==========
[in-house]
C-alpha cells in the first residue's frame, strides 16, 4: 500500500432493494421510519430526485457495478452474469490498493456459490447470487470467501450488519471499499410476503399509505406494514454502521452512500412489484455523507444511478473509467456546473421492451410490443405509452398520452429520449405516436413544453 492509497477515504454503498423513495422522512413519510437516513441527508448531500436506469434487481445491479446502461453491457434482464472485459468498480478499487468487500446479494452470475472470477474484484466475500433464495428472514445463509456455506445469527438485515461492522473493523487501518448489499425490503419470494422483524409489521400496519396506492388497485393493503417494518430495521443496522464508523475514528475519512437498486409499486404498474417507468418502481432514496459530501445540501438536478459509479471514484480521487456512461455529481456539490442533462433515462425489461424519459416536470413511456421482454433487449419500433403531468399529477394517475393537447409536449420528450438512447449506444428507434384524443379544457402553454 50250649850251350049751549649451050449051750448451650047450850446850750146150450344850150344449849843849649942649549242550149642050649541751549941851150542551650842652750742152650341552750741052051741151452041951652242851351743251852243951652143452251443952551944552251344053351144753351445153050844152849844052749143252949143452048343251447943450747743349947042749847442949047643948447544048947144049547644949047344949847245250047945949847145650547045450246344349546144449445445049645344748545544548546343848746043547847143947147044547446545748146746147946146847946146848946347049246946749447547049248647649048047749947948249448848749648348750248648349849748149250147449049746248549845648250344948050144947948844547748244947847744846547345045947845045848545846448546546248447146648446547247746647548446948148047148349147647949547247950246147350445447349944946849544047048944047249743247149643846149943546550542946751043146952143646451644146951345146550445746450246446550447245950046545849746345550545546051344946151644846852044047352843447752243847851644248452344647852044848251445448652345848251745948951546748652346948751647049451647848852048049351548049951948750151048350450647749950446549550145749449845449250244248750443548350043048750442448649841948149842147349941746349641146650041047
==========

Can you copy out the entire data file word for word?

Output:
[in-house]
C-alpha cells in the first residue's frame, strides 16, 4: 500500500432493494421510519430526485457495478452474469490498493456459490447470487470467501450488519471499499410476503399509505406494514454502521452512500412489484455523507444511478473509467456546473421492451410490443405509452398520452429520449405516436413544453 492509497477515504454503498423513495422522512413519510437516513441527508448531500436506469434487481445491479446502461453491457434482464472485459468498480478499487468487500446479494452470475472470477474484484466475500433464495428472514445463509456455506445469527438485515461492522473493523487501518448489499425490503419470494422483524409489521400496519396506492388497485393493503417494518430495521443496522464508523475514528475519512437498486409499486404498474417507468418502481432514496459530501445540501438536478459509479471514484480521487456512461455529481456539490442533462433515462425489461424519459416536470413511456421482454433487449419500433403531468399529477394517475393537447409536449420528450438512447449506444428507434384524443379544457402553454 50250649850251350049751549649451050449051750448451650047450850446850750146150450344850150344449849843849649942649549242550149642050649541751549941851150542551650842652750742152650341552750741052051741151452041951652242851351743251852243951652143452251443952551944552251344053351144753351445153050844152849844052749143252949143452048343251447943450747743349947042749847442949047643948447544048947144049547644949047344949847245250047945949847145650547045450246344349546144449445445049645344748545544548546343848746043547847143947147044547446545748146746147946146847946146848946347049246946749447547049248647649048047749947948249448848749648348750248648349849748149250147449049746248549845648250344948050144947948844547748244947847744846547345045947845045848545846448546546248447146648446547247746647548446948148047148349147647949547247950246147350445447349944946849544047048944047249743247149643846149943546550542946751043146952143646451644146951345146550445746450246446550447245950046545849746345550545546051344946151644846852044047352843447752243847851644248452344647852044848251445448652345848251745948951546748652346948751647049451647848852048049351548049951948750151048350450647749950446549550145749449845449250244248750443548350043048750442448649841948149842147349941746349641146650041047